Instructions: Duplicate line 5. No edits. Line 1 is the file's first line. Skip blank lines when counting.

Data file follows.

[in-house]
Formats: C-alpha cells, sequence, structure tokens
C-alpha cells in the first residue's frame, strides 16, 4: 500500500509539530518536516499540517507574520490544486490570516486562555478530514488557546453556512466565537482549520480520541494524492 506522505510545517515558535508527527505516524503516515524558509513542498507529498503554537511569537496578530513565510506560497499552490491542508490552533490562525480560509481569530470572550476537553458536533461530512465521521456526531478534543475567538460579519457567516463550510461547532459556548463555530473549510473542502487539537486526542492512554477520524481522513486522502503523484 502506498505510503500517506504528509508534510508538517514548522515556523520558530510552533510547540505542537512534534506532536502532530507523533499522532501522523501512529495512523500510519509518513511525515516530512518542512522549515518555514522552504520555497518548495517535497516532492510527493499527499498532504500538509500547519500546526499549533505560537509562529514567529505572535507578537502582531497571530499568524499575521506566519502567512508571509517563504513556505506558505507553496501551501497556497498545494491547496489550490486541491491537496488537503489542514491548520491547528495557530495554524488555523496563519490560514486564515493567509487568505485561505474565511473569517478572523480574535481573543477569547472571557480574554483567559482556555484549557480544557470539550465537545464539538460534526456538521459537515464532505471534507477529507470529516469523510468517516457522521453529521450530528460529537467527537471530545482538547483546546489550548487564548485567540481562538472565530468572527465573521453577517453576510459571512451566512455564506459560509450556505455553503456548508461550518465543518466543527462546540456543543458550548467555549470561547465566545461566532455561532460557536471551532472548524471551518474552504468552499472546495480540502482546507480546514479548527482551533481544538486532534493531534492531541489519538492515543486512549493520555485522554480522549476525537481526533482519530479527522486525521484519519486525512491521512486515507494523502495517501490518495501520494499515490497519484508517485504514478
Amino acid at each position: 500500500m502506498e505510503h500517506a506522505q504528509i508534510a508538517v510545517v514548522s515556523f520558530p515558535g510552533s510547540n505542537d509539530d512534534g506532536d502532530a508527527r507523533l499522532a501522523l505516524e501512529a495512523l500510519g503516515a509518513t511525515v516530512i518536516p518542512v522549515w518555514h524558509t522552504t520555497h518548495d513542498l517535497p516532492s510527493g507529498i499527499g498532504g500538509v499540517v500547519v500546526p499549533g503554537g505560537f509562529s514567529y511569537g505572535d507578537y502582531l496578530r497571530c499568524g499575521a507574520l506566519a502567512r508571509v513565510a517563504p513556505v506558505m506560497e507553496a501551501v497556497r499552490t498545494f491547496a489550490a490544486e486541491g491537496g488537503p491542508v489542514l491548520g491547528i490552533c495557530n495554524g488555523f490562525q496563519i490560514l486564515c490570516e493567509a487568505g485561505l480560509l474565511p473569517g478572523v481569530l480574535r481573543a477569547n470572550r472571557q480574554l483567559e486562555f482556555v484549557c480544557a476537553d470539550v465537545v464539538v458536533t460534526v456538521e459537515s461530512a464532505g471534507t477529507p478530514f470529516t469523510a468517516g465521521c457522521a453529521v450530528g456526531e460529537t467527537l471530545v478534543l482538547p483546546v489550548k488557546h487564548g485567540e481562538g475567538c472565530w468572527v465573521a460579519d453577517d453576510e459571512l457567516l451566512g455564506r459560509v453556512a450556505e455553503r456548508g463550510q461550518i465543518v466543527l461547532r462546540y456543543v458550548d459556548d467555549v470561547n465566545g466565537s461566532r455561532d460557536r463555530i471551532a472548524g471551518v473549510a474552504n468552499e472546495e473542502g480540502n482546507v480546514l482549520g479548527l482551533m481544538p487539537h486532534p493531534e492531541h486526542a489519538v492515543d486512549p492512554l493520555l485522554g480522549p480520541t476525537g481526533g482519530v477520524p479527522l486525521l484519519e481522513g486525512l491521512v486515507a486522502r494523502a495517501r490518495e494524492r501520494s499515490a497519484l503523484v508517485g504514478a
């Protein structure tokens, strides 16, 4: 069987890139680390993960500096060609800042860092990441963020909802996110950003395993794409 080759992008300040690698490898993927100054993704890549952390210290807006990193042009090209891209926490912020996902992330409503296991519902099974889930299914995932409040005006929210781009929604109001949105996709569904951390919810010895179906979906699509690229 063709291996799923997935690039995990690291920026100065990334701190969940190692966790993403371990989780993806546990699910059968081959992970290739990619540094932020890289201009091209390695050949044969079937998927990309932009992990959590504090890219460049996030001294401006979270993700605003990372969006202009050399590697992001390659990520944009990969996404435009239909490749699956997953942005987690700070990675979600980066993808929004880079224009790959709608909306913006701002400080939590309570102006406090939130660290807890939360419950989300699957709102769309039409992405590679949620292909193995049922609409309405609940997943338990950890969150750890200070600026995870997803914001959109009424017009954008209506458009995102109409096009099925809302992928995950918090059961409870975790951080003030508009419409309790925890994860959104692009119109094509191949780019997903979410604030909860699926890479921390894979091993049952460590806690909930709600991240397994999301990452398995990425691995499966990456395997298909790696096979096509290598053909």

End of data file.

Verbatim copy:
């Protein structure tokens, strides 16, 4: 069987890139680390993960500096060609800042860092990441963020909802996110950003395993794409 080759992008300040690698490898993927100054993704890549952390210290807006990193042009090209891209926490912020996902992330409503296991519902099974889930299914995932409040005006929210781009929604109001949105996709569904951390919810010895179906979906699509690229 063709291996799923997935690039995990690291920026100065990334701190969940190692966790993403371990989780993806546990699910059968081959992970290739990619540094932020890289201009091209390695050949044969079937998927990309932009992990959590504090890219460049996030001294401006979270993700605003990372969006202009050399590697992001390659990520944009990969996404435009239909490749699956997953942005987690700070990675979600980066993808929004880079224009790959709608909306913006701002400080939590309570102006406090939130660290807890939360419950989300699957709102769309039409992405590679949620292909193995049922609409309405609940997943338990950890969150750890200070600026995870997803914001959109009424017009954008209506458009995102109409096009099925809302992928995950918090059961409870975790951080003030508009419409309790925890994860959104692009119109094509191949780019997903979410604030909860699926890479921390894979091993049952460590806690909930709600991240397994999301990452398995990425691995499966990456395997298909790696096979096509290598053909």